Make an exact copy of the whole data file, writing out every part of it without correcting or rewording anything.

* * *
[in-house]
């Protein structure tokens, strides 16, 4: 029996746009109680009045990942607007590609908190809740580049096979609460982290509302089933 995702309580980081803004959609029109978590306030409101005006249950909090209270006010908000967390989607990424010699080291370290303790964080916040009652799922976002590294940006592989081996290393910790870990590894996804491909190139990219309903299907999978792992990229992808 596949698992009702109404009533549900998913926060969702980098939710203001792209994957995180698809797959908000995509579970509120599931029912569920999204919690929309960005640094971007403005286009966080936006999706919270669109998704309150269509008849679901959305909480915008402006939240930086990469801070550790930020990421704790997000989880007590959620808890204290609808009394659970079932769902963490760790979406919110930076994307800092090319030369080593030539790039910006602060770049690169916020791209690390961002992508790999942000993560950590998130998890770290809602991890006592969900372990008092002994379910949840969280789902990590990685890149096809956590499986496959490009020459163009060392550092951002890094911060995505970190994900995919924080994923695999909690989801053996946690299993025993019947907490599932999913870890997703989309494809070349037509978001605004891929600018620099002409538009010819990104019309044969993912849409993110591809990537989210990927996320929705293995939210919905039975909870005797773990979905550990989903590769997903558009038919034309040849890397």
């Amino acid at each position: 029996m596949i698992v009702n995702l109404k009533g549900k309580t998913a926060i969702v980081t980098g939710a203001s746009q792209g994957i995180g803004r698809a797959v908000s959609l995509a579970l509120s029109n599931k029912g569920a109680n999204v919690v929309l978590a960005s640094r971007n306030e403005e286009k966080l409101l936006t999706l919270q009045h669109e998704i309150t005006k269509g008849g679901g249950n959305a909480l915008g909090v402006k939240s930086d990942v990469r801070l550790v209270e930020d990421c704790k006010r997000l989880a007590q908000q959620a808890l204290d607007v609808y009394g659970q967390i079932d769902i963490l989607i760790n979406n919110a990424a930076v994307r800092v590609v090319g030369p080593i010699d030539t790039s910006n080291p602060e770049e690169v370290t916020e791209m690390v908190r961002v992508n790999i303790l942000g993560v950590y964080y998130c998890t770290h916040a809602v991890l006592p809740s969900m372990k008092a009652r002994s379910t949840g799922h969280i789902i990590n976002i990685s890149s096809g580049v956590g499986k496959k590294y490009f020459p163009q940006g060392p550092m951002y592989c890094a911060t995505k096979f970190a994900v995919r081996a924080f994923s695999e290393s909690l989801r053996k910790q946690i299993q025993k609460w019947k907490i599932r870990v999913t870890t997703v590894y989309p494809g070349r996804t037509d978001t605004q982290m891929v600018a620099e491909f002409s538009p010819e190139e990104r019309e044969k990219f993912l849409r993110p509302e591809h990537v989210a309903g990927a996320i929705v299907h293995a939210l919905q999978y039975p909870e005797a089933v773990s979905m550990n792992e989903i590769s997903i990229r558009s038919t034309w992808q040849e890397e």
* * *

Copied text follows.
[in-house]
């Protein structure tokens, strides 16, 4: 029996746009109680009045990942607007590609908190809740580049096979609460982290509302089933 995702309580980081803004959609029109978590306030409101005006249950909090209270006010908000967390989607990424010699080291370290303790964080916040009652799922976002590294940006592989081996290393910790870990590894996804491909190139990219309903299907999978792992990229992808 596949698992009702109404009533549900998913926060969702980098939710203001792209994957995180698809797959908000995509579970509120599931029912569920999204919690929309960005640094971007403005286009966080936006999706919270669109998704309150269509008849679901959305909480915008402006939240930086990469801070550790930020990421704790997000989880007590959620808890204290609808009394659970079932769902963490760790979406919110930076994307800092090319030369080593030539790039910006602060770049690169916020791209690390961002992508790999942000993560950590998130998890770290809602991890006592969900372990008092002994379910949840969280789902990590990685890149096809956590499986496959490009020459163009060392550092951002890094911060995505970190994900995919924080994923695999909690989801053996946690299993025993019947907490599932999913870890997703989309494809070349037509978001605004891929600018620099002409538009010819990104019309044969993912849409993110591809990537989210990927996320929705293995939210919905039975909870005797773990979905550990989903590769997903558009038919034309040849890397």
């Amino acid at each position: 029996m596949i698992v009702n995702l109404k009533g549900k309580t998913a926060i969702v980081t980098g939710a203001s746009q792209g994957i995180g803004r698809a797959v908000s959609l995509a579970l509120s029109n599931k029912g569920a109680n999204v919690v929309l978590a960005s640094r971007n306030e403005e286009k966080l409101l936006t999706l919270q009045h669109e998704i309150t005006k269509g008849g679901g249950n959305a909480l915008g909090v402006k939240s930086d990942v990469r801070l550790v209270e930020d990421c704790k006010r997000l989880a007590q908000q959620a808890l204290d607007v609808y009394g659970q967390i079932d769902i963490l989607i760790n979406n919110a990424a930076v994307r800092v590609v090319g030369p080593i010699d030539t790039s910006n080291p602060e770049e690169v370290t916020e791209m690390v908190r961002v992508n790999i303790l942000g993560v950590y964080y998130c998890t770290h916040a809602v991890l006592p809740s969900m372990k008092a009652r002994s379910t949840g799922h969280i789902i990590n976002i990685s890149s096809g580049v956590g499986k496959k590294y490009f020459p163009q940006g060392p550092m951002y592989c890094a911060t995505k096979f970190a994900v995919r081996a924080f994923s695999e290393s909690l989801r053996k910790q946690i299993q025993k609460w019947k907490i599932r870990v999913t870890t997703v590894y989309p494809g070349r996804t037509d978001t605004q982290m891929v600018a620099e491909f002409s538009p010819e190139e990104r019309e044969k990219f993912l849409r993110p509302e591809h990537v989210a309903g990927a996320i929705v299907h293995a939210l919905q999978y039975p909870e005797a089933v773990s979905m550990n792992e989903i590769s997903i990229r558009s038919t034309w992808q040849e890397e």